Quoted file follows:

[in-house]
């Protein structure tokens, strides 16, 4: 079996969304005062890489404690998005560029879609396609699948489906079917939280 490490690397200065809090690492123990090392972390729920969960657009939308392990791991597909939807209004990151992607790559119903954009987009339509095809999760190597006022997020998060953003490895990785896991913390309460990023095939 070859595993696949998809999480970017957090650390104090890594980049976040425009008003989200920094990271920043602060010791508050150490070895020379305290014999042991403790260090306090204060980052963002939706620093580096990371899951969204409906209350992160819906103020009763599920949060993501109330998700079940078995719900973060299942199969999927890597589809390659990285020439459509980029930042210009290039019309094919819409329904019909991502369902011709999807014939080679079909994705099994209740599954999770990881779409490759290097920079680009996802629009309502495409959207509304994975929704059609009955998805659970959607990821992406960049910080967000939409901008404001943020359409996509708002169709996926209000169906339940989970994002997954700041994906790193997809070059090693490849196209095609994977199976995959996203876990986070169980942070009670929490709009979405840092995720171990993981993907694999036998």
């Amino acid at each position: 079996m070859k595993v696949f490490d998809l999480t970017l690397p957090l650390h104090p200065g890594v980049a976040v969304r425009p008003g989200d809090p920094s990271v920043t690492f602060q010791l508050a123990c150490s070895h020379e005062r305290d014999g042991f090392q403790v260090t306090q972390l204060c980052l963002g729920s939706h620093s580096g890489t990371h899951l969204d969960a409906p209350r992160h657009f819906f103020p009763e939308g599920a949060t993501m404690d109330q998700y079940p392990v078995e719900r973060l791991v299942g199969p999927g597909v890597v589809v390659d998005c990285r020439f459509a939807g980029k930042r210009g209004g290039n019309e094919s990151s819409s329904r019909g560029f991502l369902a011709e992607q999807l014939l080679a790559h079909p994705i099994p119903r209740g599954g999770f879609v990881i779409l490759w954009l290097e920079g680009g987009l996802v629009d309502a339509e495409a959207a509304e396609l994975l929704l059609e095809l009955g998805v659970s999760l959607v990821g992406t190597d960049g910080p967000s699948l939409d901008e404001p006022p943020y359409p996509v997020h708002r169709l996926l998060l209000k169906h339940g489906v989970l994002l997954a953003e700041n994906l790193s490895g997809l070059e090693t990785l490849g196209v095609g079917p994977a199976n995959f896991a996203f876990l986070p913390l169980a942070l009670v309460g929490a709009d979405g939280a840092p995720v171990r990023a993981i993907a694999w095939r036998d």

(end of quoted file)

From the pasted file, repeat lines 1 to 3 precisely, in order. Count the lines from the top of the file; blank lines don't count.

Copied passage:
[in-house]
């Protein structure tokens, strides 16, 4: 079996969304005062890489404690998005560029879609396609699948489906079917939280 490490690397200065809090690492123990090392972390729920969960657009939308392990791991597909939807209004990151992607790559119903954009987009339509095809999760190597006022997020998060953003490895990785896991913390309460990023095939 070859595993696949998809999480970017957090650390104090890594980049976040425009008003989200920094990271920043602060010791508050150490070895020379305290014999042991403790260090306090204060980052963002939706620093580096990371899951969204409906209350992160819906103020009763599920949060993501109330998700079940078995719900973060299942199969999927890597589809390659990285020439459509980029930042210009290039019309094919819409329904019909991502369902011709999807014939080679079909994705099994209740599954999770990881779409490759290097920079680009996802629009309502495409959207509304994975929704059609009955998805659970959607990821992406960049910080967000939409901008404001943020359409996509708002169709996926209000169906339940989970994002997954700041994906790193997809070059090693490849196209095609994977199976995959996203876990986070169980942070009670929490709009979405840092995720171990993981993907694999036998």
């Amino acid at each position: 079996m070859k595993v696949f490490d998809l999480t970017l690397p957090l650390h104090p200065g890594v980049a976040v969304r425009p008003g989200d809090p920094s990271v920043t690492f602060q010791l508050a123990c150490s070895h020379e005062r305290d014999g042991f090392q403790v260090t306090q972390l204060c980052l963002g729920s939706h620093s580096g890489t990371h899951l969204d969960a409906p209350r992160h657009f819906f103020p009763e939308g599920a949060t993501m404690d109330q998700y079940p392990v078995e719900r973060l791991v299942g199969p999927g597909v890597v589809v390659d998005c990285r020439f459509a939807g980029k930042r210009g209004g290039n019309e094919s990151s819409s329904r019909g560029f991502l369902a011709e992607q999807l014939l080679a790559h079909p994705i099994p119903r209740g599954g999770f879609v990881i779409l490759w954009l290097e920079g680009g987009l996802v629009d309502a339509e495409a959207a509304e396609l994975l929704l059609e095809l009955g998805v659970s999760l959607v990821g992406t190597d960049g910080p967000s699948l939409d901008e404001p006022p943020y359409p996509v997020h708002r169709l996926l998060l209000k169906h339940g489906v989970l994002l997954a953003e700041n994906l790193s490895g997809l070059e090693t990785l490849g196209v095609g079917p994977a199976n995959f896991a996203f876990l986070p913390l169980a942070l009670v309460g929490a709009d979405g939280a840092p995720v171990r990023a993981i993907a694999w095939r036998d």